Washingtonians bedeck themselves each summer in sports clothes with the "correct" status symbols, usually the alligator or its economy-minded fashion cousin, the fox. Both may be trendily right but--for Washington--symbolically wrong.
Think about it. Why would anyone in Washington want to identify with an alligator? If you're a typical civil servant, you feel enough like an endangered species without flaunting one on your chest.
As for the fox, who wants to even think about any fur-burdened creature as Washington weather settles in with its usual dehydration-oven intensity?
What, then, could symbolize exactly how one feels on what passes for a normal summer day in the Capital . . . . . . slimy, sweaty, slow? What else but one of Washington's own summer creatures: the slug.
The slug as a symbol? Why not? Compare it to the alligator. True, it's not as large, but it can command a commensurate measure of awe from any human. Just ask anyone who has ever stepped on a slug barefoot whether he or she would be willing to risk such a confrontation again.
Compare the slug to the fox. True, the slug does not look as sleek and elegant, but it has gourmet tastes. A slug will eat only the sweetest, ripest parts of any strawberry patch, leaving any berry that is less than perfect as a leftover for the frustrated gardener.
And the slug is smarter than either the alligator or the fox. He keeps such a low profile, nobody really bothers him. Except for some sporadic forays by little boys with salt shakers who want to see how fast a slug will shrivel, there are no organized or ritualistic extermination efforts aimed at the slug.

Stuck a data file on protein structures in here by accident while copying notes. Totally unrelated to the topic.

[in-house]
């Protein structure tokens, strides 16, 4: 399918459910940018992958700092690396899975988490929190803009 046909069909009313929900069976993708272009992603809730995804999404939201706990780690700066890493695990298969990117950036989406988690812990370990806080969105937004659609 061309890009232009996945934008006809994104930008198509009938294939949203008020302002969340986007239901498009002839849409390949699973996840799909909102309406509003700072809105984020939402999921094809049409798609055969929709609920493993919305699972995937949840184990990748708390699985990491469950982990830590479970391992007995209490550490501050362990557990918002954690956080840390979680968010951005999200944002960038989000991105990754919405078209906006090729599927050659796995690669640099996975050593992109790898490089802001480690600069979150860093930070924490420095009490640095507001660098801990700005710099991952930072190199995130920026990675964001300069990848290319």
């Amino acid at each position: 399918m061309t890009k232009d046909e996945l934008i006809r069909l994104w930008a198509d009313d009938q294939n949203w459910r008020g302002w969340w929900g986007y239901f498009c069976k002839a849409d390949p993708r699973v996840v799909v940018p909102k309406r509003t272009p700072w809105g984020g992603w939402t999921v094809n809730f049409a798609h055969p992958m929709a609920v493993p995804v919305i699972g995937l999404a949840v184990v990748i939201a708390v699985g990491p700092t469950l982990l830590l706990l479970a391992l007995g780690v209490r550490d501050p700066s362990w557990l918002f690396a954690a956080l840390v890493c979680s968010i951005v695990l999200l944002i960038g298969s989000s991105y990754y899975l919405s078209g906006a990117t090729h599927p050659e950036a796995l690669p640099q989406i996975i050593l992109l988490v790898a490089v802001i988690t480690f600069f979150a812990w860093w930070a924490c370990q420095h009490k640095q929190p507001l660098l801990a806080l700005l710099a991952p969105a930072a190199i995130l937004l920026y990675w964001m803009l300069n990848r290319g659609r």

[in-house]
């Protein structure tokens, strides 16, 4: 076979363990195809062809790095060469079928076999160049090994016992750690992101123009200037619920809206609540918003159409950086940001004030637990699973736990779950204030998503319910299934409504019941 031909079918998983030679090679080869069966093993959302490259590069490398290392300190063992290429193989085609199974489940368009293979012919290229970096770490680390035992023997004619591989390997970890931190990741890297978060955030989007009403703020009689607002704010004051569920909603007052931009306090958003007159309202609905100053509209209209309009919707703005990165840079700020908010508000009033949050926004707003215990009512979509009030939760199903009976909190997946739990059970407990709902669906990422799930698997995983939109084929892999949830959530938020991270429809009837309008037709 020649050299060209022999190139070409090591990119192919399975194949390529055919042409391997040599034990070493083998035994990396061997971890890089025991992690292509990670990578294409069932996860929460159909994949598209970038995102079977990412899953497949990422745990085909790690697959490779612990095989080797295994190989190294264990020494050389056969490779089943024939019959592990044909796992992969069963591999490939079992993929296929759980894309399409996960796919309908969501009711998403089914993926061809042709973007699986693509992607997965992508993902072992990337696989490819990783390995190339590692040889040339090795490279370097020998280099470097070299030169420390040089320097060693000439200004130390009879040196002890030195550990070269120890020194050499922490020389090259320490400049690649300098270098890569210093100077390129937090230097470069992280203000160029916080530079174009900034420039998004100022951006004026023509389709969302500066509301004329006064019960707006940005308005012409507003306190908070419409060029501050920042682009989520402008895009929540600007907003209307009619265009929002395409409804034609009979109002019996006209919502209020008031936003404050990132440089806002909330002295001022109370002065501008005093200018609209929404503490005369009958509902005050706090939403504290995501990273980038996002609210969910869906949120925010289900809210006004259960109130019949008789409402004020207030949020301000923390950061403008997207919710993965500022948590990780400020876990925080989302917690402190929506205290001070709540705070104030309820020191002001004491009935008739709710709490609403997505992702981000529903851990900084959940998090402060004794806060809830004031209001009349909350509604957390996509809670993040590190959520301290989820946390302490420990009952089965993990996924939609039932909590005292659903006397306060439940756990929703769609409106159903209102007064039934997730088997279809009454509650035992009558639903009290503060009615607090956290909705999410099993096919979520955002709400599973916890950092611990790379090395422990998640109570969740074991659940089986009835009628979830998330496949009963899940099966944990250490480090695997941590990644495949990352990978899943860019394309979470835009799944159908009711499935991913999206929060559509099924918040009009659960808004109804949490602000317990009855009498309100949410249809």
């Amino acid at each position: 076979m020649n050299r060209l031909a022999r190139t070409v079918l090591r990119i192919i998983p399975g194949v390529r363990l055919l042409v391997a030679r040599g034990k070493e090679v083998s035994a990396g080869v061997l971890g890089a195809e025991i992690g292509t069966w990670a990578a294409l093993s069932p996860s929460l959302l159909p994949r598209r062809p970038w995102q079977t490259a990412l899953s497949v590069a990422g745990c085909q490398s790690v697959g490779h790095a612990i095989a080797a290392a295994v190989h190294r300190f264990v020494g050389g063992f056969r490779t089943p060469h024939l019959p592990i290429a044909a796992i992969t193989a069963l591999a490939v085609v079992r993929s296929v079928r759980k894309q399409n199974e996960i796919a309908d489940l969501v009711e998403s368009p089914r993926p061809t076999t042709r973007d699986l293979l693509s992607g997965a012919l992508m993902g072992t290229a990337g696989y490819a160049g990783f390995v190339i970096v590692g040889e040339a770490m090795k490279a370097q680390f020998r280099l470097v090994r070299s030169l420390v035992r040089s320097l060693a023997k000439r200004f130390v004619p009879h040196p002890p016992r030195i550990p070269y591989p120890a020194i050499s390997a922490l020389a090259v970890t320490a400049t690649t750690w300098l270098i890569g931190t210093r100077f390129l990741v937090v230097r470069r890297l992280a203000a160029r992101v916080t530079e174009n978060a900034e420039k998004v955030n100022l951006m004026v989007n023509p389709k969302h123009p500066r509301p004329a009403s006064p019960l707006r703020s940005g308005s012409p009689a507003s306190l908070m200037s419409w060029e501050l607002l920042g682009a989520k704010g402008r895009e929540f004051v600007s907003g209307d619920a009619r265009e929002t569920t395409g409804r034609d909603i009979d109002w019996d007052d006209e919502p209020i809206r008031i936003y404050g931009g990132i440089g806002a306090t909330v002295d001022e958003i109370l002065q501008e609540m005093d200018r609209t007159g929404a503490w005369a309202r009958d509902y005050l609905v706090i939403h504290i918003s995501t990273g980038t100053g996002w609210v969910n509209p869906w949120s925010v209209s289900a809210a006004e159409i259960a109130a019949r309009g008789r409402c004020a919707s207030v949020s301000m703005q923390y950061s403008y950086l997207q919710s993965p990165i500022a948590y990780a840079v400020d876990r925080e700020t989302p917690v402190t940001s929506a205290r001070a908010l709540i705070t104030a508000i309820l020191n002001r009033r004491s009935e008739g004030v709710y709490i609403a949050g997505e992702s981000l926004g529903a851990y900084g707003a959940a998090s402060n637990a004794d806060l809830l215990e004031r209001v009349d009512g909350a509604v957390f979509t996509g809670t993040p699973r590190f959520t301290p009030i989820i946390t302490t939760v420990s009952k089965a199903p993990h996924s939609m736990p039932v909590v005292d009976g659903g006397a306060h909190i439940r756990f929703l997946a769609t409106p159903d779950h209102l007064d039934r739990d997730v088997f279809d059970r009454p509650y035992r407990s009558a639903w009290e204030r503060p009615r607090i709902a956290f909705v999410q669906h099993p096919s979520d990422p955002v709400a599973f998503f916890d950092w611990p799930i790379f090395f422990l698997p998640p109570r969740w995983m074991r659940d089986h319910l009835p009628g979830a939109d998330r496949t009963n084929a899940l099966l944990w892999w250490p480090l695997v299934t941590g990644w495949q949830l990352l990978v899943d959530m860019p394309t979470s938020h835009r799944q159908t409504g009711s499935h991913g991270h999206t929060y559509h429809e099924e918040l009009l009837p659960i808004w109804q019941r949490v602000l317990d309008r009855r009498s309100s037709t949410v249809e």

Can you imagine the Virginia gentry mounting up in their red coats for a traditional slug hunt? Do you really think anyone would slog through the everglades of anywhere to poach for slug skins? What would be the point? Where breathes the person who longs for slug-skin shoes with matching belt?
And the slug, to his credit, poses very little threat--except for the disgruntled gardener--to mankind. What emergency-room physician has ever strained dexterous fingers in sewing a jagged wound from slug teeth? What human has ever had to endure a painful series of shots to counteract a bite from a rabid slug?
So the slug slogs along, posing no real danger to anyone, yet commanding a grudging respect; keeping a low profile, yet managing to get the best part of the harvest for himself. His modus operandi alone would make him the perfect symbol for the successful Washingtonian.
But he also identifies the mood of the Capital City as the sluggish economy drags us from one season to another, taking us from the winter to the summer of our discontent. As the sun sucks our seersuckers, puckers our poplins and crumples our cottons, our new symbol will tell the world how we're managing to weather the situation: We just keep slugging